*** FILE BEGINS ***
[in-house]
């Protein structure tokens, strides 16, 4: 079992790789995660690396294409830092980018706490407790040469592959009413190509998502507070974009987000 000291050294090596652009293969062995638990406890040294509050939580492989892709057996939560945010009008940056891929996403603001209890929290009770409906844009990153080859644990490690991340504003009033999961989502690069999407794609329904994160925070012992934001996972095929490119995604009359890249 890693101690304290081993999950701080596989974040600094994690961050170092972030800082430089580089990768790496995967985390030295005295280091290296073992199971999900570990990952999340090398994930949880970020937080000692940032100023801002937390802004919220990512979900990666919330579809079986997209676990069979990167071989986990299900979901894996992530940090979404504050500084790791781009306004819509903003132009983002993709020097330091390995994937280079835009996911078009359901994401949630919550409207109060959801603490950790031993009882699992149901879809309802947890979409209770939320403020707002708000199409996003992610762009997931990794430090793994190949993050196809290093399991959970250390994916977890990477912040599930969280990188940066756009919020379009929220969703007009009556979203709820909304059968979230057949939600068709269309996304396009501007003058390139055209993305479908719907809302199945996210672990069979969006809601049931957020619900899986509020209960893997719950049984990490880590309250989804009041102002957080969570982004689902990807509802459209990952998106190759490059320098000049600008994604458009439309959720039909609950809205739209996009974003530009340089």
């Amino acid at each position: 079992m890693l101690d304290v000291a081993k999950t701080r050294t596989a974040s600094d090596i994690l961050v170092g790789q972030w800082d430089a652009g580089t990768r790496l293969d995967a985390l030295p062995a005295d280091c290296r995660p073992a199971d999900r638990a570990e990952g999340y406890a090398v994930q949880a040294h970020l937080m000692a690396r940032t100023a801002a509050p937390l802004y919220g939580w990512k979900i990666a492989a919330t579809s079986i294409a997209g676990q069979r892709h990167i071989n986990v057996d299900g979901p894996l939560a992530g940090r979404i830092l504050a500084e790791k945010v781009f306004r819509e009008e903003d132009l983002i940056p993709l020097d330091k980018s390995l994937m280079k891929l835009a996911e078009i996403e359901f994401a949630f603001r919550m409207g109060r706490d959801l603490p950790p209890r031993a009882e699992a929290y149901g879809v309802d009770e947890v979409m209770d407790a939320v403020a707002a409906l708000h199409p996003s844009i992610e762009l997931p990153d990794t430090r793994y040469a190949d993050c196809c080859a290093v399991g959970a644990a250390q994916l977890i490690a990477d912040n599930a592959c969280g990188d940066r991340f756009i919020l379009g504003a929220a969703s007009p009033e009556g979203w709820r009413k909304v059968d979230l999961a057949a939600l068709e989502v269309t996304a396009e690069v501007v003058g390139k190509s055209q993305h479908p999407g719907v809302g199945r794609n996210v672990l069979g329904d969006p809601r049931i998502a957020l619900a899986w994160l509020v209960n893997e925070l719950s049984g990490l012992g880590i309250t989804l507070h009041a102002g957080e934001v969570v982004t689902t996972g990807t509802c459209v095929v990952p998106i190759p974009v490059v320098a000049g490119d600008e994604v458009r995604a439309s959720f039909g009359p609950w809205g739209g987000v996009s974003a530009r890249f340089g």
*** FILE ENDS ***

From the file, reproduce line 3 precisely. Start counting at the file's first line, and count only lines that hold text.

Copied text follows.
């Amino acid at each position: 079992m890693l101690d304290v000291a081993k999950t701080r050294t596989a974040s600094d090596i994690l961050v170092g790789q972030w800082d430089a652009g580089t990768r790496l293969d995967a985390l030295p062995a005295d280091c290296r995660p073992a199971d999900r638990a570990e990952g999340y406890a090398v994930q949880a040294h970020l937080m000692a690396r940032t100023a801002a509050p937390l802004y919220g939580w990512k979900i990666a492989a919330t579809s079986i294409a997209g676990q069979r892709h990167i071989n986990v057996d299900g979901p894996l939560a992530g940090r979404i830092l504050a500084e790791k945010v781009f306004r819509e009008e903003d132009l983002i940056p993709l020097d330091k980018s390995l994937m280079k891929l835009a996911e078009i996403e359901f994401a949630f603001r919550m409207g109060r706490d959801l603490p950790p209890r031993a009882e699992a929290y149901g879809v309802d009770e947890v979409m209770d407790a939320v403020a707002a409906l708000h199409p996003s844009i992610e762009l997931p990153d990794t430090r793994y040469a190949d993050c196809c080859a290093v399991g959970a644990a250390q994916l977890i490690a990477d912040n599930a592959c969280g990188d940066r991340f756009i919020l379009g504003a929220a969703s007009p009033e009556g979203w709820r009413k909304v059968d979230l999961a057949a939600l068709e989502v269309t996304a396009e690069v501007v003058g390139k190509s055209q993305h479908p999407g719907v809302g199945r794609n996210v672990l069979g329904d969006p809601r049931i998502a957020l619900a899986w994160l509020v209960n893997e925070l719950s049984g990490l012992g880590i309250t989804l507070h009041a102002g957080e934001v969570v982004t689902t996972g990807t509802c459209v095929v990952p998106i190759p974009v490059v320098a000049g490119d600008e994604v458009r995604a439309s959720f039909g009359p609950w809205g739209g987000v996009s974003a530009r890249f340089g």